In their own words ‘It’s not that people want to look just like someone else… what they want is to look like the best versions of themselves, but are not always sure how to do it,’ says CEO Stephanie Sprangers. ‘The eureka moment for me was when I started bringing celebrity stylists into Glamhive. They were so excited by the opportunity to work with normal, non-celebrity people, anywhere in the world.
‘I could see they were energised by the possibility of sharing their knowledge. When I hear how excited someone is after working with a stylist – when they see how easy it is to look exactly how they feel on the inside – it really makes me smile.’
Best for Those living in remote locations without access to department stores.
Unique selling point So you really admire Adele/Kristen Stewart/Scarlett Johansson’s looks? Their stylists are on Glamhive’s roster, including Brit Gaelle Paul (Adele’s longtime collaborator), Tara Swennen (Kristen Stewart, Allison Janney) and Nicole Chavez (Catherine Zeta-Jones, Scarlett Johansson). Also on Glamhive’s books are Lashoundra Young (above left) and Caitlin Saucier (above right).
You’ll love it if… You feel stuck in a style rut and are keen to solicit a professional opinion. If you’re shy or lack confidence, you might well prefer the more indirect, email and video-based approach to the intimidating prospect of hiring a personal shopper through a department store – plus there is less pressure to buy.
Style sleuth: LiketoKnow.It
How it works It’s a social-based shopping service that allows users to purchase whatever their favourite influencers are wearing – in an instant. It works like this: just download the app; go on Instagram, if you see @liketoknow.it tagged in the post of an influencer’s page, screenshot it; go back to the app and, hey presto, click on what the influencer is wearing and you’ll be taken to the website where you can buy it.
In their own words ‘The LiketoKnow.It app is the only place where shoppers can go to search for products and get 100 per cent shoppable results, all in the context of the lives of real, influential people who use those products,’ says Amber Venz Box, co-founder and president. ‘I’m probably most proud of the fact that we launched it in March 2017 and attracted one million app users in just nine months. According to Business Insider, LikeToKnow.It reached this figure faster than Facebook, Pinterest, Tumblr and Twitter. With nearly $800 million [around £608 million] in retail sales of fashion, beauty and home goods, it’s currently the largest influencer-driven retail sales channel.’
Best for An overview of which trends, brands and colours are hot right now on Instagram. Perfect for impatient people who see something and want to buy it immediately.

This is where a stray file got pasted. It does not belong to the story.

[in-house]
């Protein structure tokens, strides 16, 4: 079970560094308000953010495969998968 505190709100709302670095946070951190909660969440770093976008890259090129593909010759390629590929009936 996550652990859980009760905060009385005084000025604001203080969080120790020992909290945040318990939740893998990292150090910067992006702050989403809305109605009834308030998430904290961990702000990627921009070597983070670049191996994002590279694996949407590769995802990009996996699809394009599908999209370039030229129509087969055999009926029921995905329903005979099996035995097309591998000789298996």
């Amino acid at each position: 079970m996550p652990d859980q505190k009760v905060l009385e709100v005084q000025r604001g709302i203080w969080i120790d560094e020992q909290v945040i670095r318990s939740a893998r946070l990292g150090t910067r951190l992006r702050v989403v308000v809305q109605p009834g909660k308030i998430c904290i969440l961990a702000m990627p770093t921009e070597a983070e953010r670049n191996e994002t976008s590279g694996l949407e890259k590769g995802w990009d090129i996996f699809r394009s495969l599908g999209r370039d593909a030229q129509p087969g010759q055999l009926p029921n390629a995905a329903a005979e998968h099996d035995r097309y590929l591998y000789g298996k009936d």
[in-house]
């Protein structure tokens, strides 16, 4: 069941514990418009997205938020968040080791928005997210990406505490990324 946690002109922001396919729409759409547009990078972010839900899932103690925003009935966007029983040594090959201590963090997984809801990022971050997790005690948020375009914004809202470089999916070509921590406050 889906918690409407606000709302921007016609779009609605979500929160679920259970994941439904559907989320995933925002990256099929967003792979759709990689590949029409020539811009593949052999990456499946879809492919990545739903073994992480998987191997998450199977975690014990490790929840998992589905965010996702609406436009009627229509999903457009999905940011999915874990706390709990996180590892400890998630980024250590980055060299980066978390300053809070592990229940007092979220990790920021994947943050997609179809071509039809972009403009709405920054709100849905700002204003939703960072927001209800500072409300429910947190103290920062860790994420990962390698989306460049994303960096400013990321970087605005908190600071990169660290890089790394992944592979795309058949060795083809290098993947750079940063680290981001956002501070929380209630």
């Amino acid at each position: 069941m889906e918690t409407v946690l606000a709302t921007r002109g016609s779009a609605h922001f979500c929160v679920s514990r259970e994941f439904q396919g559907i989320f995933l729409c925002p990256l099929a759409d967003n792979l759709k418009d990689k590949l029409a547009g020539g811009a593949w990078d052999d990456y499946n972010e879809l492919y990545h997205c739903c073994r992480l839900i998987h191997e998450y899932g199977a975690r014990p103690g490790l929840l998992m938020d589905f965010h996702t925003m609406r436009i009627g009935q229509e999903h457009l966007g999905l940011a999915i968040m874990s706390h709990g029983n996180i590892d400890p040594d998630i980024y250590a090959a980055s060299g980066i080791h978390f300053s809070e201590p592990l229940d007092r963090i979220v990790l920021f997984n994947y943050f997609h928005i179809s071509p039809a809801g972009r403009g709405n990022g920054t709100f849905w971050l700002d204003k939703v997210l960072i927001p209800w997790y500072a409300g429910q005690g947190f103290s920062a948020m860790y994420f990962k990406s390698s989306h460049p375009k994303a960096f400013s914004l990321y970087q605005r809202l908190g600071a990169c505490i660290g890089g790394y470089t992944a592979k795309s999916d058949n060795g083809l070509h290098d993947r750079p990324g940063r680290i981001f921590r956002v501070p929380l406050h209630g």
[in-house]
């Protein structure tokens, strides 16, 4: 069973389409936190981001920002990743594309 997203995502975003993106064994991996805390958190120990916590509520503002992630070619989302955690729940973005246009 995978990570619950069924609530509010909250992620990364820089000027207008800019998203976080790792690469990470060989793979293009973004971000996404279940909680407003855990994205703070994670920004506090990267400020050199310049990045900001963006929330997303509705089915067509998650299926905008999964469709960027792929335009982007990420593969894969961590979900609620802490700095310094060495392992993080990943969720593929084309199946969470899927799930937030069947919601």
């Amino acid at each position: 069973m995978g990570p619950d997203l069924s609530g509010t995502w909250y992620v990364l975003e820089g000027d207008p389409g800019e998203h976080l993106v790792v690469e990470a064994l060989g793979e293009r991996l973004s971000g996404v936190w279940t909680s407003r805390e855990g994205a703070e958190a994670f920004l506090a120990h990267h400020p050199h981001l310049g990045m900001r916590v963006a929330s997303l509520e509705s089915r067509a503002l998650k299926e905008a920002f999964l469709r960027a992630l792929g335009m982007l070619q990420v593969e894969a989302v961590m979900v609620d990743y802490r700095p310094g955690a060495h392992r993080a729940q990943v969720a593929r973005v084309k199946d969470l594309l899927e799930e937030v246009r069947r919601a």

Unique selling point Its trackability. It allows retailers to see exactly how many referrals each influencer generates, which in turn allows influencers to benefit by monetising their social-media posts (far easier to charge an accurate fee-per-sponsored post when results are quantifiable). No wonder the app already has more than 1.4 million registered users and 3.1 million Instagram followers.
You’ll love it if… You are the sort of person who’s forever tempted to run down the street after someone whose jacket or shoes you admire, but always feel too shy; or you’re the kind who admires the way those influencers appear to find the ‘perfect’ jeans that have always eluded you. Well, not any more!
The fashion box: Stich Fix
How it works Launched in San Francisco by Katrina Lake, Stitch Fix is a subscription-free personal styling service where you complete a short survey, allowing your stylist to pick out five ‘curated’ items based on your size, style and budget. You keep what you love and return the rest, although if you end up buying all five items, you’ll save 25 per cent on your entire order. Based in the US (sales for 2016/2017 were $730 million; around £550 million), Stitch Fix is due to launch in the UK later this year.
In their own words ‘We’re already hiring stylists locally and adding British brands and designers to the platform, plus our algorithms will be adapted to the UK,’ says Eric Colson, Stitch Fix’s chief algorithms officer. ‘We’re really focusing on how to translate Stitch Fix for this brand-new market – what travels well and what things we need to tweak now. We plan to serve both women and men in the UK at launch with price points ranging from £40 to £150 per item. We’re very excited to see how things will go.’
Best for Time-pressed, style-conscious people on a budget: the average price point is around £40 per item.
Unique selling point This isn’t just for women: Stitch Fix offers the same service for men and children, too. Tweens are particularly likely to be impressed by the grown-up nature of a box of goodies arriving for them through the post.
You’ll love it if… You and your family love fashion, but are too busy to shop for it on the high street and find internet shopping both a bore and a chore, as well as daunting. The service is particularly useful for those looking to branch out from their usual favourites: with more than 250 established and up-and-coming brands, you can expect to be sent an interesting mix of both well-loved and lesser-known labels.